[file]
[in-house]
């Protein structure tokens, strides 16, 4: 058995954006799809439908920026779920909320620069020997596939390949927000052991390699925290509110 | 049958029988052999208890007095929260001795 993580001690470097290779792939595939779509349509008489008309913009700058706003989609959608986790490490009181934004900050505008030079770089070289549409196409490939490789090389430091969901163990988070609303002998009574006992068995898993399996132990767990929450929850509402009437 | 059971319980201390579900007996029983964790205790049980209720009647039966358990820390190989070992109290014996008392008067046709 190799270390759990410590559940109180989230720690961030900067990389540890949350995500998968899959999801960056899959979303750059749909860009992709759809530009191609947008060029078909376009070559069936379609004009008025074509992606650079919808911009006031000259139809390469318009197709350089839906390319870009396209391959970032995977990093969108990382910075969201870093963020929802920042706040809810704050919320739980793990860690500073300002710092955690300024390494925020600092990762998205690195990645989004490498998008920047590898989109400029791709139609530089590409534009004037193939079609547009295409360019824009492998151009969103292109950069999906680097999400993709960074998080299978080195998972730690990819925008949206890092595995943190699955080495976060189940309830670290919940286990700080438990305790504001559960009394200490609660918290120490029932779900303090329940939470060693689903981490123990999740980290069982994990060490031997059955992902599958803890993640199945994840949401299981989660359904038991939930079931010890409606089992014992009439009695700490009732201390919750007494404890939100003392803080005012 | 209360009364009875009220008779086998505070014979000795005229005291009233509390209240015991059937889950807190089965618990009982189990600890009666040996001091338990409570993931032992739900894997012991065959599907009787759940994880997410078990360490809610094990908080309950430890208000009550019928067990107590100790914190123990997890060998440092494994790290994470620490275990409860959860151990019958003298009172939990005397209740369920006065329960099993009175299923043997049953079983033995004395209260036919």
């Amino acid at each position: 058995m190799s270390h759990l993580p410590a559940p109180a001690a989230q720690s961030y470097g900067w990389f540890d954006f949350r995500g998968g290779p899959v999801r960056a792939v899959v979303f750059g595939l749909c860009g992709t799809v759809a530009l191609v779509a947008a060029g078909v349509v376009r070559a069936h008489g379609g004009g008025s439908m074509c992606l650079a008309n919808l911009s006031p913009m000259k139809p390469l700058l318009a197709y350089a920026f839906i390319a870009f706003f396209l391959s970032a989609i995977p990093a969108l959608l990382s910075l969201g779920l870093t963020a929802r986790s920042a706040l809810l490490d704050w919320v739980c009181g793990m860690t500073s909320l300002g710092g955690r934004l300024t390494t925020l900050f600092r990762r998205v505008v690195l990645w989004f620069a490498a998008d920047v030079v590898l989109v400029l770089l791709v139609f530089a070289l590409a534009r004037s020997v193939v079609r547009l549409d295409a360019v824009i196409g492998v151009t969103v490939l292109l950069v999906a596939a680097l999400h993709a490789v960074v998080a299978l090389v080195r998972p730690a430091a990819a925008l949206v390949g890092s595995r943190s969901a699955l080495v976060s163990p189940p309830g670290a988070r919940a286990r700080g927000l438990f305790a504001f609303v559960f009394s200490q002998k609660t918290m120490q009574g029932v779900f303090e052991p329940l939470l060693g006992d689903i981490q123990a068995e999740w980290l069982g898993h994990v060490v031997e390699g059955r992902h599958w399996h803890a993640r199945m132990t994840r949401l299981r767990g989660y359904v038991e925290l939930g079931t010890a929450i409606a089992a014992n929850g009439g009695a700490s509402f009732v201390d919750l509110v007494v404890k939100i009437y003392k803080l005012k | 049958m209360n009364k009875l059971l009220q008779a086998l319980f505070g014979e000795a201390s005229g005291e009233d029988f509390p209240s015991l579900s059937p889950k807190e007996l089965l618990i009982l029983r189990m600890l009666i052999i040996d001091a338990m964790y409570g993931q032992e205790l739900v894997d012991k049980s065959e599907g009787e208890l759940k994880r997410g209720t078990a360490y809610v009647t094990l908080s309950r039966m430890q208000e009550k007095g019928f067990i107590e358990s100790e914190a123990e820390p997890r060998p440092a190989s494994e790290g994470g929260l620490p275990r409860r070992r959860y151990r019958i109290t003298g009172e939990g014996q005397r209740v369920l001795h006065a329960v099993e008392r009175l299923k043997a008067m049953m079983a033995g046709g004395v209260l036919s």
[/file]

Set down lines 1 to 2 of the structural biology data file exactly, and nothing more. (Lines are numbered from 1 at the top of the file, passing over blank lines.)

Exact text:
[in-house]
């Protein structure tokens, strides 16, 4: 058995954006799809439908920026779920909320620069020997596939390949927000052991390699925290509110 | 049958029988052999208890007095929260001795 993580001690470097290779792939595939779509349509008489008309913009700058706003989609959608986790490490009181934004900050505008030079770089070289549409196409490939490789090389430091969901163990988070609303002998009574006992068995898993399996132990767990929450929850509402009437 | 059971319980201390579900007996029983964790205790049980209720009647039966358990820390190989070992109290014996008392008067046709 190799270390759990410590559940109180989230720690961030900067990389540890949350995500998968899959999801960056899959979303750059749909860009992709759809530009191609947008060029078909376009070559069936379609004009008025074509992606650079919808911009006031000259139809390469318009197709350089839906390319870009396209391959970032995977990093969108990382910075969201870093963020929802920042706040809810704050919320739980793990860690500073300002710092955690300024390494925020600092990762998205690195990645989004490498998008920047590898989109400029791709139609530089590409534009004037193939079609547009295409360019824009492998151009969103292109950069999906680097999400993709960074998080299978080195998972730690990819925008949206890092595995943190699955080495976060189940309830670290919940286990700080438990305790504001559960009394200490609660918290120490029932779900303090329940939470060693689903981490123990999740980290069982994990060490031997059955992902599958803890993640199945994840949401299981989660359904038991939930079931010890409606089992014992009439009695700490009732201390919750007494404890939100003392803080005012 | 209360009364009875009220008779086998505070014979000795005229005291009233509390209240015991059937889950807190089965618990009982189990600890009666040996001091338990409570993931032992739900894997012991065959599907009787759940994880997410078990360490809610094990908080309950430890208000009550019928067990107590100790914190123990997890060998440092494994790290994470620490275990409860959860151990019958003298009172939990005397209740369920006065329960099993009175299923043997049953079983033995004395209260036919």